Economic Perspectives for Belgium
According to the preliminary estimate of the National Accounts Institute (NAI), third quarter Belgian GDP fell by 0.10% quarter-on-quarter. The slight contraction of the Belgian economy was broadly in line with our expectations (-0.15%) and followed an upwardly revised 0.54% expansion in the second quarter (from only 0.19% published by the NAI previously). Remarkably, a longer series of quarterly growth rates was revised, with the drop in annual real GDP in 2020 appearing to have been smaller (-5.4%) than previously expected (-5.7%), while annual GDP growth in 2021 was only marginally adjusted from 6.2% to 6.1%. According to the revised data, the Belgian economy grew an extra 0.85% over the period Q1 2021 – Q2 2022 compared to the previously released data. This all means that the contraction of the Belgian economy caused by the pandemic has been less severe and the subsequent recovery stronger than thought so far.
The Belgian Q3 figure (-0.1%) was worse than that in the euro area (0.2%). The main reason for the growth differential is the relative performance of Belgium’s industry. The first estimate released by the NAI shows that value added in industry contracted sharply by 0.7% quarter-on-quarter in Q3, in line with the downward trajectory seen in monthly industrial production figures and the quarterly rate of capacity utilisation in the sector (see figure BE1). The contraction in industrial activity can be largely traced to the pharmaceutical sector, which saw the production of corona vaccines fall since the beginning of this year. Also, Belgium has many energy-intensive companies, e.g. in the metal sector, which are hit relatively hard by the current crisis. Activity in the construction sector still grew by 0.3% in Q3, similar to the previous quarter, but in the services sector, value added slowed to 0.1%.
Component data for Q3 growth are not yet available, but both private consumption and net exports likely drove GDP lower. Consumer confidence stabilised in October at a historically low level while business confidence, as represented by the NBB barometer, decreased further. Most remarkably, there has been a significant drop in export-order books since August. Export-oriented companies seem to take a hit, as a pass-through of higher energy and labour costs to their selling prices is worsening their competitive position. Also, from the EC’s industrial confidence indicator, it follows that companies are increasingly facing a lack of demand while, although diminishing, a shortage of equipment and labour also still strongly limits production.
Entering the recession
The negative Q3 growth confirms our scenario that the Belgian economy has entered a mild technical recession. We keep our scenario of quarterly GDP growth in Q4 unchanged at close to -0.2%, followed by growth remaining at or close to zero in the first two quarters of 2023. For the year 2022 as a whole, our estimate of GDP growth however has been upgraded substantially, from 2.3% to 2.9%. The revision is fully due to the NAI revisions of past GDP data, in particular a higher overhang of 2021 into 2022 (i.e. 2.0 instead 1.8 percentage points) and higher-than-previously-expected growth in Q1 and, especially, Q2. Our annual growth forecast for 2023 remains unchanged at 0.2%.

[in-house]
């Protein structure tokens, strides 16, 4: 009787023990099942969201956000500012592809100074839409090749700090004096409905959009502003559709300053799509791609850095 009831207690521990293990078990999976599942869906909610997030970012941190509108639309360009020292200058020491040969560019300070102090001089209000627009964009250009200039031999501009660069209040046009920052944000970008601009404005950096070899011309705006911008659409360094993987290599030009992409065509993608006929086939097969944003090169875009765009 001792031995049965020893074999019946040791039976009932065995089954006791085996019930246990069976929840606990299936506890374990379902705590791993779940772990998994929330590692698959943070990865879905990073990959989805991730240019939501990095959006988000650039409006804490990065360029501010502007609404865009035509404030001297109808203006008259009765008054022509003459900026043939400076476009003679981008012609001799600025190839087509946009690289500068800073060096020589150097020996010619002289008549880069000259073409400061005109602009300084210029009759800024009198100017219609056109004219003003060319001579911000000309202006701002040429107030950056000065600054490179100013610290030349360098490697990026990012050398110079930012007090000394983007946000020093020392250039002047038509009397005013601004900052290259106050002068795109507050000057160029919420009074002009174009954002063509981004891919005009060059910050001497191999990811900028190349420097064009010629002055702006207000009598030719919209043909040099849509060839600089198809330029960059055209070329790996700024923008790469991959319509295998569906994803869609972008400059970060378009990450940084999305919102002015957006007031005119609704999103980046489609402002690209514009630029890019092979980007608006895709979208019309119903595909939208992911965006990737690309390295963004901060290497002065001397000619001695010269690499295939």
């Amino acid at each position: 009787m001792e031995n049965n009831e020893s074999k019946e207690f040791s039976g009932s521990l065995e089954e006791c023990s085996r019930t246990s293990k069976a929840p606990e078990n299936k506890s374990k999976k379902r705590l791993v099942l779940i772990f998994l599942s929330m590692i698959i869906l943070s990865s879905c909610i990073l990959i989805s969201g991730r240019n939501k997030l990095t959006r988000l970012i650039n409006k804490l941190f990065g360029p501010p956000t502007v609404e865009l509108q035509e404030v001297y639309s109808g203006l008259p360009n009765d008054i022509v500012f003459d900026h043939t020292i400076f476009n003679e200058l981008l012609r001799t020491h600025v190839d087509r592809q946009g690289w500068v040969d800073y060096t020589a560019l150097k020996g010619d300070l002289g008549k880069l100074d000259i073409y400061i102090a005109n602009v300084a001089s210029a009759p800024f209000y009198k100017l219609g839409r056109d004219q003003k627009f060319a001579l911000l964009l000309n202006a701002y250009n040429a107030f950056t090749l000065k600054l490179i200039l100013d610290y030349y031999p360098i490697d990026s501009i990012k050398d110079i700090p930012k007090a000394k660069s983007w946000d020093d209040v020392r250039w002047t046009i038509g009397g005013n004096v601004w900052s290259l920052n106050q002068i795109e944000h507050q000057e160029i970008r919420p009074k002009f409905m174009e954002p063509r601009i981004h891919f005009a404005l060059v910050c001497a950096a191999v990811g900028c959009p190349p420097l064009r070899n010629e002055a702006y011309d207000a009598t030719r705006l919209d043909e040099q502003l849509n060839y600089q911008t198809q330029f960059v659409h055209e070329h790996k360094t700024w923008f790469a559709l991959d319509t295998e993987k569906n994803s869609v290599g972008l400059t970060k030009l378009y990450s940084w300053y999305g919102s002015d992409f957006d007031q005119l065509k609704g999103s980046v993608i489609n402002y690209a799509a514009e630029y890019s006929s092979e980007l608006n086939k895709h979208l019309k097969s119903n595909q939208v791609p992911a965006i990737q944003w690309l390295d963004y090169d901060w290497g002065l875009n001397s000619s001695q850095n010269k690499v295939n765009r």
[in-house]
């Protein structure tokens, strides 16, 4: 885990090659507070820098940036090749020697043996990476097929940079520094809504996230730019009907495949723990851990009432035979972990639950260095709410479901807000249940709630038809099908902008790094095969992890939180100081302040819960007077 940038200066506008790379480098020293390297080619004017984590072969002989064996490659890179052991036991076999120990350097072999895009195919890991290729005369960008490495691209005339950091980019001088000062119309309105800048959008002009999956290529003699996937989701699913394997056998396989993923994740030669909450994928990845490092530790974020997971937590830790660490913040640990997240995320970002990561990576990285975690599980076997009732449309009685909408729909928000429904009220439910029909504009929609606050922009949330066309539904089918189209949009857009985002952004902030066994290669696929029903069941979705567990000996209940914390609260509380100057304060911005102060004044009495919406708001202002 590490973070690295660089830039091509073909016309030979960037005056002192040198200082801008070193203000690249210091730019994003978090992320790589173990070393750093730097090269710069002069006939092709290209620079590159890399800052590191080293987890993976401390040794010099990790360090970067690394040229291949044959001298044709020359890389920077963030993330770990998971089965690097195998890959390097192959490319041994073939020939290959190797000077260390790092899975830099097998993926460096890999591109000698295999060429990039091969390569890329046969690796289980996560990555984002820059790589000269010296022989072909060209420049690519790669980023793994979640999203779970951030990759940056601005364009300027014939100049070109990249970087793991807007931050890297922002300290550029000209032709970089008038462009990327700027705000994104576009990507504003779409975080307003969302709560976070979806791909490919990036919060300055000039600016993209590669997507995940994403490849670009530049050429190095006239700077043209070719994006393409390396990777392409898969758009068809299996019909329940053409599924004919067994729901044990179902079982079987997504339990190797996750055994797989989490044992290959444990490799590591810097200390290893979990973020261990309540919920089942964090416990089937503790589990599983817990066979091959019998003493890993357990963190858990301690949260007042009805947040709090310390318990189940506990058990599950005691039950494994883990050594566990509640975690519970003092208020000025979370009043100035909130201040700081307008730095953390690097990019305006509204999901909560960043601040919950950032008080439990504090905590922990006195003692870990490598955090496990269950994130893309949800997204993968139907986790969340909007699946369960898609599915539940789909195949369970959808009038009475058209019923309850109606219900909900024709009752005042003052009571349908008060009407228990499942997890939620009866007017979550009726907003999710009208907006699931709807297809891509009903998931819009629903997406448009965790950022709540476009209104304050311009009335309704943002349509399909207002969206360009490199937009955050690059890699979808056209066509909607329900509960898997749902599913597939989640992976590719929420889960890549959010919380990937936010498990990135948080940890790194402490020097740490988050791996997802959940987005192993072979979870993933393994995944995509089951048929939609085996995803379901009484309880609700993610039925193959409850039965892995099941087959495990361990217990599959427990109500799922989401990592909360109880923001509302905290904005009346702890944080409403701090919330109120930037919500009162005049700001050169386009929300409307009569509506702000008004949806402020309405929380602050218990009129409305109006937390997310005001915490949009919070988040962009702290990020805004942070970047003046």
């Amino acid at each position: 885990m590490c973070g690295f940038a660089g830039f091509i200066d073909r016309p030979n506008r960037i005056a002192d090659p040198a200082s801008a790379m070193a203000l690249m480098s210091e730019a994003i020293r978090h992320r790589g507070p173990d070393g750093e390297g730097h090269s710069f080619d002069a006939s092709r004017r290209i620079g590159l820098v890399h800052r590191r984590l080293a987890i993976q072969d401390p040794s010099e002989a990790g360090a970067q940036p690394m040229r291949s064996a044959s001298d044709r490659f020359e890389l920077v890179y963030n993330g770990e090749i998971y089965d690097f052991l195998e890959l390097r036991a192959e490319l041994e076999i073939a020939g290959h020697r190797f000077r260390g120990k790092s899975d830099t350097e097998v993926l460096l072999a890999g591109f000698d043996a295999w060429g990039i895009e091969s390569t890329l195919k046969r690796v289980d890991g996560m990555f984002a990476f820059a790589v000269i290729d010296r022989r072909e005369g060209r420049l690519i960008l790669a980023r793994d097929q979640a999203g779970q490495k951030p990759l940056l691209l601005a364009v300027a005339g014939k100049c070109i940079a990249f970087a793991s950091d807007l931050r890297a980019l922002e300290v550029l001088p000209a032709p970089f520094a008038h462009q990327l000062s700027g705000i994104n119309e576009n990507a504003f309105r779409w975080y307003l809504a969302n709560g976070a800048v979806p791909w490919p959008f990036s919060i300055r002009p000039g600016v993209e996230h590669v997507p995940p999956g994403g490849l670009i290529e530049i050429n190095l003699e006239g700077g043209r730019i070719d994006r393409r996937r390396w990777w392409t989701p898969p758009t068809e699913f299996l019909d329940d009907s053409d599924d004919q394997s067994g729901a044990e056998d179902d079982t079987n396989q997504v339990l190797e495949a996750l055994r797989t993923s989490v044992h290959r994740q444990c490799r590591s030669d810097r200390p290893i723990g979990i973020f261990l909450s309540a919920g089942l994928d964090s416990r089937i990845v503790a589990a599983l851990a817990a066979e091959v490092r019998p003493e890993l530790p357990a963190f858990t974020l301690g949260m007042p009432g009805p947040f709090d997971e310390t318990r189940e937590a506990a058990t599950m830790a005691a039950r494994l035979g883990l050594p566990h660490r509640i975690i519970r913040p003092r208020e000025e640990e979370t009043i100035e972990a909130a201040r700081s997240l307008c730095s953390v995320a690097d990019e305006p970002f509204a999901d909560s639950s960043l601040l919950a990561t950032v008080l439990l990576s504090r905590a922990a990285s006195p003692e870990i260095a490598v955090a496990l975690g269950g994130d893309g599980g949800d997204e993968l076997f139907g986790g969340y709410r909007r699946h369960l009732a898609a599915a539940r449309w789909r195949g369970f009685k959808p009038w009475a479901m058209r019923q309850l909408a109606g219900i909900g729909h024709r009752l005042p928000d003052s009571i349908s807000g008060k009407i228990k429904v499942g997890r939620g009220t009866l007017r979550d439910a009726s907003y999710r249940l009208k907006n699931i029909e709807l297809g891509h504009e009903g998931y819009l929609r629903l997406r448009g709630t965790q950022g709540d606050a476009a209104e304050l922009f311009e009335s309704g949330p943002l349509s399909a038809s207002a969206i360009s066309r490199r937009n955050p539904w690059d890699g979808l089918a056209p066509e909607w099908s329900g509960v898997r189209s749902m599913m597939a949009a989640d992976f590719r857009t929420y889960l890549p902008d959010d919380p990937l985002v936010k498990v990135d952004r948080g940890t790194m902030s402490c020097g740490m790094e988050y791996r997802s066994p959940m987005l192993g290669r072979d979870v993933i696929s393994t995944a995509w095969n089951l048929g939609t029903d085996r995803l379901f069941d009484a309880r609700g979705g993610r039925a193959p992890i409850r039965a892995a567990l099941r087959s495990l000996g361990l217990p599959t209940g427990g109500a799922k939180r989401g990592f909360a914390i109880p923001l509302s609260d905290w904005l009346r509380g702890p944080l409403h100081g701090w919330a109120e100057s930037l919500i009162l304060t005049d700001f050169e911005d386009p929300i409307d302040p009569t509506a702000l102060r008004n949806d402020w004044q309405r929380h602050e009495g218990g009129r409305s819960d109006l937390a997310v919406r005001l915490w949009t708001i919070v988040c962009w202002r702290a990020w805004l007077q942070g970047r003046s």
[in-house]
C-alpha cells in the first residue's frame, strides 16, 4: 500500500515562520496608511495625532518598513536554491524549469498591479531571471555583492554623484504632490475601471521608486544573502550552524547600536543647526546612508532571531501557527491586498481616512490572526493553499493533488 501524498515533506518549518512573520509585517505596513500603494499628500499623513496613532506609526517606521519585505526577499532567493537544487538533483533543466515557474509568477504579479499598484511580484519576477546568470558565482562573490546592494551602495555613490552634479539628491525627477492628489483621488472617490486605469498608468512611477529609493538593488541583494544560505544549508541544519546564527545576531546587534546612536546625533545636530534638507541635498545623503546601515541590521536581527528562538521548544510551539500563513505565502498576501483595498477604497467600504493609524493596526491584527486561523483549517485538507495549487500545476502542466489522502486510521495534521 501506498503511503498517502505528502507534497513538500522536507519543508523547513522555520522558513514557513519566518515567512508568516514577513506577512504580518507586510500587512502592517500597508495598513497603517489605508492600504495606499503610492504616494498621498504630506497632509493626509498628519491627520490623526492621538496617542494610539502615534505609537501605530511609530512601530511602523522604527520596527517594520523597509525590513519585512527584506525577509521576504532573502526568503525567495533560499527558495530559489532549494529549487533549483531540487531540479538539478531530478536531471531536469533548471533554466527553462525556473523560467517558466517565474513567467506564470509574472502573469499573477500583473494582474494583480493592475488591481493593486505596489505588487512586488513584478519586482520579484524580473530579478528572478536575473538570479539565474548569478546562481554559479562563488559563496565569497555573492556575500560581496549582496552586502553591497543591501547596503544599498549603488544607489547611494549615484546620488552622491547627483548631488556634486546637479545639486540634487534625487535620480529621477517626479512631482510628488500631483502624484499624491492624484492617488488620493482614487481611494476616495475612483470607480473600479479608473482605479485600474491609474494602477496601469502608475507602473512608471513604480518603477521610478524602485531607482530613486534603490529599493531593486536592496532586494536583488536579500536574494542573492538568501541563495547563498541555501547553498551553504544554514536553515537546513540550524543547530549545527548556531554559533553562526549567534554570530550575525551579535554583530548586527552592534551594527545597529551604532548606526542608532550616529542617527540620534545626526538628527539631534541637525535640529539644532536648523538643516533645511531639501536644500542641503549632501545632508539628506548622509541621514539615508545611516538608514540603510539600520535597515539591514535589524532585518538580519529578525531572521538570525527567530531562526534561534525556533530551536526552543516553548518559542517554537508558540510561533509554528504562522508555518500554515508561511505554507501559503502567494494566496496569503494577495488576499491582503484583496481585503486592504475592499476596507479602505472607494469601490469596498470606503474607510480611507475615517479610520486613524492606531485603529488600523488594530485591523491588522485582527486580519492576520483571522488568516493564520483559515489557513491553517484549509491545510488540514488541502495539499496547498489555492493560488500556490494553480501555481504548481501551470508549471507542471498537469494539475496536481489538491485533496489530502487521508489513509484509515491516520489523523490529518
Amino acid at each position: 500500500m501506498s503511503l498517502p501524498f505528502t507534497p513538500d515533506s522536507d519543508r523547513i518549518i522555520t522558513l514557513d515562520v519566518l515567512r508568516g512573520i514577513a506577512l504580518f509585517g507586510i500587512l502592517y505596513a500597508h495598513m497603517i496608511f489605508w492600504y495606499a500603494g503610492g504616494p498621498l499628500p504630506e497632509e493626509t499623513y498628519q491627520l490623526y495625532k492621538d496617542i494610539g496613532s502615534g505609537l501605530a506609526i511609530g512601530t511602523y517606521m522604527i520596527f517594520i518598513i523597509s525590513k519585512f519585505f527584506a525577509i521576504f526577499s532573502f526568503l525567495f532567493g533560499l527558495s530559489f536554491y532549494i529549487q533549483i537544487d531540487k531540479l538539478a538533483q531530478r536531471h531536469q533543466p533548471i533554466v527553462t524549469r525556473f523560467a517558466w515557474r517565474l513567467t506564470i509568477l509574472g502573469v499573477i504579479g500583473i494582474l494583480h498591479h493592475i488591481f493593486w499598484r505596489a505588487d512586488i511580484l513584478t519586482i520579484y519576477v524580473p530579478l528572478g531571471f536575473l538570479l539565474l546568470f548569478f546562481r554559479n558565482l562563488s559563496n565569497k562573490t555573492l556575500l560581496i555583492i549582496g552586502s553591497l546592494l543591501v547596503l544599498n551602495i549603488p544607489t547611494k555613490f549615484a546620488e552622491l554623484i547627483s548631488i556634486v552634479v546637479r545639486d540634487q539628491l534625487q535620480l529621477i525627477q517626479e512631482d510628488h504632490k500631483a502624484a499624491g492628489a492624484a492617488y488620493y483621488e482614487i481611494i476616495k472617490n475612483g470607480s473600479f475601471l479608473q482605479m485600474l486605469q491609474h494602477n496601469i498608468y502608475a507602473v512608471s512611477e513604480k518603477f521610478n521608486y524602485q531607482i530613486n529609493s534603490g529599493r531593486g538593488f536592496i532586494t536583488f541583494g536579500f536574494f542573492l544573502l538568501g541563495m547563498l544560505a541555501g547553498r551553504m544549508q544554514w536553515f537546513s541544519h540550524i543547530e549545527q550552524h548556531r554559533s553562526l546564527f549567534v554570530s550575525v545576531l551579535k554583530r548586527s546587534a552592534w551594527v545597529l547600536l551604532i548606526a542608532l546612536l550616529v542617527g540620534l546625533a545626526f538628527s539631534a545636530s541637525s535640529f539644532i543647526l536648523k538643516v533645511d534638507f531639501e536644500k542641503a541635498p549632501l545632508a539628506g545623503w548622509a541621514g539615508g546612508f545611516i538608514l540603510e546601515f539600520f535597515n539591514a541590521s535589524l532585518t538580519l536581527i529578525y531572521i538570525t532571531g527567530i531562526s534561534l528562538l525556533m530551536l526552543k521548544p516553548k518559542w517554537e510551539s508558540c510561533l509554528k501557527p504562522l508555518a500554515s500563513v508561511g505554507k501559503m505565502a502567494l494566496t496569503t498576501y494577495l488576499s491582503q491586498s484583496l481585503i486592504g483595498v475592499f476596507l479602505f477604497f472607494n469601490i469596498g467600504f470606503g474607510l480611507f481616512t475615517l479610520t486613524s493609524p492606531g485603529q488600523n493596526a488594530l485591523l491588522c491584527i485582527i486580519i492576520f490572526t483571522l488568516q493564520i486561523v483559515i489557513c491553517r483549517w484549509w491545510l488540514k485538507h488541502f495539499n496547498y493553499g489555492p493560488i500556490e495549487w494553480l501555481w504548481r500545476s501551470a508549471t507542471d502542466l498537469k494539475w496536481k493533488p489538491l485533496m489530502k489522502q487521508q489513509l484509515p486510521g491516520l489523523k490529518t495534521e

Belgian inflation once again surprised on the upside, rising further to 12.3% (CPI) and 13.1% (HICP) in October respectively. Inflation moreover continued to broaden. Nearly one in three goods and services in the consumer basket now has an inflation of 9% or above (see figure BE2). Food has become the second largest contributor to the high rate of inflation, after energy. We continue to pencil in a deceleration of monthly inflation numbers in the course of 2023, but have again upgraded the annual inflation for both 2022 and 2023 relative to last month’s forecast. We now see average inflation at 10.9% in 2022 and at 6.2% in 2023. The reason is the upward surprise in October, causing also a higher carry-over effect into 2023 than previously expected.
The 2023 draft budget plan, submitted to the European Commission mid-October, shows that Belgium’s government deficit and debt-to-GDP ratio will be higher than previously envisaged due to additional expenditures to counter the energy crisis. Much of this spending aims to shield households and companies from rising energy costs, but other items, such as aid to Ukrainian refugees, rebuilding after the 2021 floods and remaining Covid-19 related measures, are also enlarging the deficit. The government’s projection for the deficit and the debt ratio in 2023 is at -5.8% and 108.2% of GDP, respectively, up from an expected -5.2% and 105.3% of GDP in 2022. As our forecast for GDP growth in 2023 (0.2%) is below the one of the Federal Planning Bureau (0.5%), which is at the base of the budgetary plan, KBC Economics sees the 2023 deficit and debt even slightly higher at -6.0% and 108.4% of GDP, respectively. With this, the fiscal deficit of Belgium will remain one of the widest among euro area sovereigns in 2023.